Posted on Fri, Feb. 10, 2006


By Tanya Rose

BRENTWOOD - Dozens of fruit farmers have banded together to fight for their land, frustrated with what they say are unfair eminent domain tactics related to the Highway 4 bypass expansion.

They vow to keep battling, despite the thousands already spent on legal bills. The farmers held their first formal meeting Wednesday night inside a small Brentwood clubhouse and started strategizing.

Most said they've come to terms with the new highway slicing through their long-standing U-Pick farms on Marsh Creek Road. They also said they understand the need for a new expressway in this commute-frenzied area.

What they're not OK with, however, is what they call low-ball compensation offers from Contra Costa County for their land, and a general disregard by county leaders for agriculture in the region.

Many farmers will have to move their U-Pick parking lots to make way for the widened roadway, or even replant trees. Others will close altogether; and county officials, they say, don't seem to care.

By the end of the Wednesday meeting, they had decided to mount a public relations campaign -- perhaps posting some signs around town that say, "The bypass is killing our farms."

"We love this area, and we've been so faithful," said Meredith Nunn, who owns the Farmers Daughter coffee stand and several acres of fruit trees at Marsh Creek and Walnut Boulevard.

"We're nice people, and the county's just going to starve us out," she said. "People need to know what's going on."

Of the more than 100 land owners affected by the project, a roadway that will link Antioch and Pittsburg to the more far-flung areas of East County, almost 40 are still mired in eminent domain negotiations with the county. And while county officials point out that many land owners have been happy with their settlements, a handful will be forced out of business.

Nunn says her coffee stand is key to her livelihood; money made from the coffee sustains her fruit crops, and fruit crops help the coffee business. One cannot exist without the other, and because the roadway is eating up some of her land, she no longer has enough room for the whole enterprise.

"I'll have to shut down," she said. "And the message I'm getting from the county is, 'Well, you'll just have to sue us.'"

Farther down Marsh Creek at Orchard Lane, farmer Len Del Chiaro has already lost 2,700 trees to the new highway. And because the road will go through the middle of his property, causing irrigation problems, no insurance company will insure him. Too much liability, he says.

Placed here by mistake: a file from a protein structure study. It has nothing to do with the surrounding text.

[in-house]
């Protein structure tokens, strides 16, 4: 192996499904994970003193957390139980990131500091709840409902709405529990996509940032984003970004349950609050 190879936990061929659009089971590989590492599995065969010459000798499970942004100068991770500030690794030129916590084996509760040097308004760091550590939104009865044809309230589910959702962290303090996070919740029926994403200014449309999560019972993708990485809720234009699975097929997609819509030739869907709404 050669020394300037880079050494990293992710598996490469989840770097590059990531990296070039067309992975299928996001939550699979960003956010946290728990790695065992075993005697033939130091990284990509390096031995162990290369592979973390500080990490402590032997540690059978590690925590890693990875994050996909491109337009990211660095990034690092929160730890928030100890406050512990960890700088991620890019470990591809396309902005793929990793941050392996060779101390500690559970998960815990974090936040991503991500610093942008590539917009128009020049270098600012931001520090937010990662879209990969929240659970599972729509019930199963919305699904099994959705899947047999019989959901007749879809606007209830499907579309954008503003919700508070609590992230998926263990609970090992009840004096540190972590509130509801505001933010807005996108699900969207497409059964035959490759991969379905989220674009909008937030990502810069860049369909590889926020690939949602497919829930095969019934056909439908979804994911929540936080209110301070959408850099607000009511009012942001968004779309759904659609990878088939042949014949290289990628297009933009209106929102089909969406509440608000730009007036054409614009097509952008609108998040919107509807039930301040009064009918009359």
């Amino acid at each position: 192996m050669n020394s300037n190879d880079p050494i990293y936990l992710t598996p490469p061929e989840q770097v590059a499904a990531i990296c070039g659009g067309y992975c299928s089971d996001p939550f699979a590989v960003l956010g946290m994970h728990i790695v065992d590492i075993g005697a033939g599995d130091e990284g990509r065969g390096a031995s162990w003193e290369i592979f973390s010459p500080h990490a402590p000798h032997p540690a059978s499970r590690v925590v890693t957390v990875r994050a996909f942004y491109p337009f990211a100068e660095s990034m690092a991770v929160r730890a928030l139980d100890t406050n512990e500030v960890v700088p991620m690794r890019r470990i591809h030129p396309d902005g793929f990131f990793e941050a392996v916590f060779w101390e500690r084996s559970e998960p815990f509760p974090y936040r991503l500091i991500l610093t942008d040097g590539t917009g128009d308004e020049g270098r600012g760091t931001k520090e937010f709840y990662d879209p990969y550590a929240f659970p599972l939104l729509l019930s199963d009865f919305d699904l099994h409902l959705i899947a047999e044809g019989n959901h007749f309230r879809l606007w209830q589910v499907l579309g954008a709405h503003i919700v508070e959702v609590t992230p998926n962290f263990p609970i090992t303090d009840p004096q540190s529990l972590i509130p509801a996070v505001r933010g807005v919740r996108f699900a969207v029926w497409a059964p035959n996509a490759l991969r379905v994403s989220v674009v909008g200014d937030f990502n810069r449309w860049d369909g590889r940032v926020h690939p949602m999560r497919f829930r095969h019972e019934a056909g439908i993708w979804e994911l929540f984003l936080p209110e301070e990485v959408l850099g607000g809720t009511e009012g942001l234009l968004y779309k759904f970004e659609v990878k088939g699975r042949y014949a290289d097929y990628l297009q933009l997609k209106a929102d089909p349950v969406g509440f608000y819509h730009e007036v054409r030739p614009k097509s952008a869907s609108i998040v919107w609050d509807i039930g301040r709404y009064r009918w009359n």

"The county's picking us off, one at a time and I feel like we have to watch each others' backs," said Del Chiaro, who has already spent $12,000 on lawyer's bills.

Mike McKinney, another farmer, said he attended a meeting with a county negotiator, only to wait in the lobby for more than five hours.

"From the beginning, they haven't communicated with us," he said. "They think we're country bumpkins out here who don't know what we're doing."

But Karen Laws, the county's principal real property agent and the person in charge of the negotiations, said the process has been more than fair. She can't talk about ongoing litigation or negotiations, but said she thinks there's a misconception in the community that the county is taking land outright.

"You hear people saying all the time that we take property without paying any money," she said. "That's simply not true."

She said the offered money goes into an escrow account, and the land owner has access to that. Even if the land owner wants to go to court to dispute the amount, she said, he or she can take the offer money out of the account and continue with legal actions.

By law, the county only has to offer fair market value for the property, which is not necessarily the highest price a land owner could get.

"We've been very pleased with how things have gone, given the number of properties we are dealing with," Laws said.

Furthermore, Supervisor Mary Piepho has argued in the past that farmers along Marsh Creek have been offered the "ranchette" rate, which is higher than a basic agriculture rate.

The county has already taken possession of much of the land, and construction will begin in the spring. Marsh Creek is an existing road, which will be expanded to highway proportions and linked with existing bypass segments.

Reach Tanya Rose at 925-779-7139 or